A tooth extraction, also known as exodontia, is one of the most common procedures performed at a dentist's office. The procedure involves removing or pulling a tooth. An extraction may be necessary if there is disease, trauma or overcrowding.

Causes for Tooth Extraction

Tooth extractions may be performed for the following reasons and/or to remove the following conditions: ...


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Dental Trauma

Dental trauma involves any kind of injury to the face, teeth, gums or jaw line. Patients may experience trauma as a result of a sports injury, motor vehicle accident, or other type of incident. Dental trauma can also occur from eating foods that are too hard or drinking liquids that are too hot. These injuries can range from facial cuts and lacerations to more serious problems such as broken teeth and fractures. Trauma is most common among children, and the most common type of injury is a fracture of the tooth crown. ...


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Bad Oral Habits

Undesirable oral habits are quite common among babies and young children. They are also prevalent among adults. Because such habits can do damage to the teeth or jaws that is unsightly, expensive to repair, or even dangerous, it is important to address such behaviors as early as possible. Sometimes, simple measures can discourage such problematic actions, but sometimes intervention, either in terms of behavior modification or the use of a preventive dental appliances, may be necessary. ...


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Dental X-rays

Dental X-rays are a vital part of a dental examination There are two main types of dental X-rays: those taken with the X-ray film inside the mouth (intraoral) and those taken with the X-ray film outside the mouth (extraoral). Intraoral X-rays are the ones most commonly used. They provide detailed evidence of the growth of developing teeth, the health of tooth roots and surrounding bone, including the jaw. They also help the dentist zero in on any cavities. Extraoral X-rays, while they also show the teeth, primarily focus on the jaw and skull. They are therefore more helpful in diagnosing malocclusions, impacted teeth, and possible temporomandibular joint disorders (TMD). ...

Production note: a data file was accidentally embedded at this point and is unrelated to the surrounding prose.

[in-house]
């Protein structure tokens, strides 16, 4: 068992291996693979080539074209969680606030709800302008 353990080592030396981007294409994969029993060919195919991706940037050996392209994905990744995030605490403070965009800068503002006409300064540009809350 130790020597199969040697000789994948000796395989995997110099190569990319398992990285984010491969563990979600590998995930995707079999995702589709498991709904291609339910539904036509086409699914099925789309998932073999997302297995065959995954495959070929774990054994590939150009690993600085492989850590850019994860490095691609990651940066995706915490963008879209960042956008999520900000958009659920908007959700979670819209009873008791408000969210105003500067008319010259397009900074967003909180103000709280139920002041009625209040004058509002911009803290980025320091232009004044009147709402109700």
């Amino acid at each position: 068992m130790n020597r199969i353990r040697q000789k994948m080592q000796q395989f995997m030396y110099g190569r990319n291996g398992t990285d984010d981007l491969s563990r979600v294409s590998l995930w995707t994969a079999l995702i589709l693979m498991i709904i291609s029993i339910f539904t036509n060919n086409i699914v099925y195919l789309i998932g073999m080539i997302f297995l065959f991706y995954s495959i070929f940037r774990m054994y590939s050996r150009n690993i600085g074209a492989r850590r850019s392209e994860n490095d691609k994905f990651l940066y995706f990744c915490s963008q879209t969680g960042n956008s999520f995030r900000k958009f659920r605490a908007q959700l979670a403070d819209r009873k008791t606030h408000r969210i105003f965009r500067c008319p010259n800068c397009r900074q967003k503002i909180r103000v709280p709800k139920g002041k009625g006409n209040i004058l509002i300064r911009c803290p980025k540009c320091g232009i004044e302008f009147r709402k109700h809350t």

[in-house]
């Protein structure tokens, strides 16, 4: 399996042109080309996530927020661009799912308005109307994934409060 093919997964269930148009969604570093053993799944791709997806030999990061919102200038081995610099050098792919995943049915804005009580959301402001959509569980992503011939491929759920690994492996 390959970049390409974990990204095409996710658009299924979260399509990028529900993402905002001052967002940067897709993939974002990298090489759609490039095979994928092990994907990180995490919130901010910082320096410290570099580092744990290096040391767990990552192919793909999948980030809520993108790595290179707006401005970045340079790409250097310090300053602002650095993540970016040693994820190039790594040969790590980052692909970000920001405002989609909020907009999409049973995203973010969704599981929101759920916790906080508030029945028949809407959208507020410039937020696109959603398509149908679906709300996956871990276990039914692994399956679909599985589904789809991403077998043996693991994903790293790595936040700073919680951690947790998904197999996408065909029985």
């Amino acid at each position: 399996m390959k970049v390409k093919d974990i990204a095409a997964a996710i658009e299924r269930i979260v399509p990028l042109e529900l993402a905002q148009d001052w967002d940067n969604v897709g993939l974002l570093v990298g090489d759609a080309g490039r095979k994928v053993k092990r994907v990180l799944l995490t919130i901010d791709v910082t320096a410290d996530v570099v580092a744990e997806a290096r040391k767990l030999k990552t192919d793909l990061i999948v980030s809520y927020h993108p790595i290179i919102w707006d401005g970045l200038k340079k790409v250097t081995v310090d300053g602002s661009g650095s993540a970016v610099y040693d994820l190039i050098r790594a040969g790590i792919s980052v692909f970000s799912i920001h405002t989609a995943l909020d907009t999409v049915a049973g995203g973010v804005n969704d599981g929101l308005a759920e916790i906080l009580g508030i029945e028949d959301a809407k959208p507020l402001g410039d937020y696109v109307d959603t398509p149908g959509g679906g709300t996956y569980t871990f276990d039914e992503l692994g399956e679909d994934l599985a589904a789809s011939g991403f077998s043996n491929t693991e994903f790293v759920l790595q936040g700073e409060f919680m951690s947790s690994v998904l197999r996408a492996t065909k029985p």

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Sedation Dentistry

Many people experience anxiety about undergoing dental work or visiting the dentist at all, a fear known as dental phobia. It can keep them from seeking dental care, and may compromise their dental health. Dental phobia can be helped by sedation dentistry.

Sedation dentistry involves the use of medication to provide a relaxing and anxiety-free experience for people undergoing dental treatment. Although sometimes referred to as "sleep dentistry," most patients remain awake but feel sleepy. There are several different methods available to achieve varying degrees of sedation. Which method is used depends on the type of procedure and the preference of the patient. ...


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Teething

Teething is a milestone in a child's development, but a troubling time for both babies and parents. As the first teeth emerge, babies may experience pain and swelling of the gums. The first set of teeth, the central incisors, either upper or lower, usually appear between the ages of 4 and 7 months. The teething process can last until the child reaches 3 years of age. ...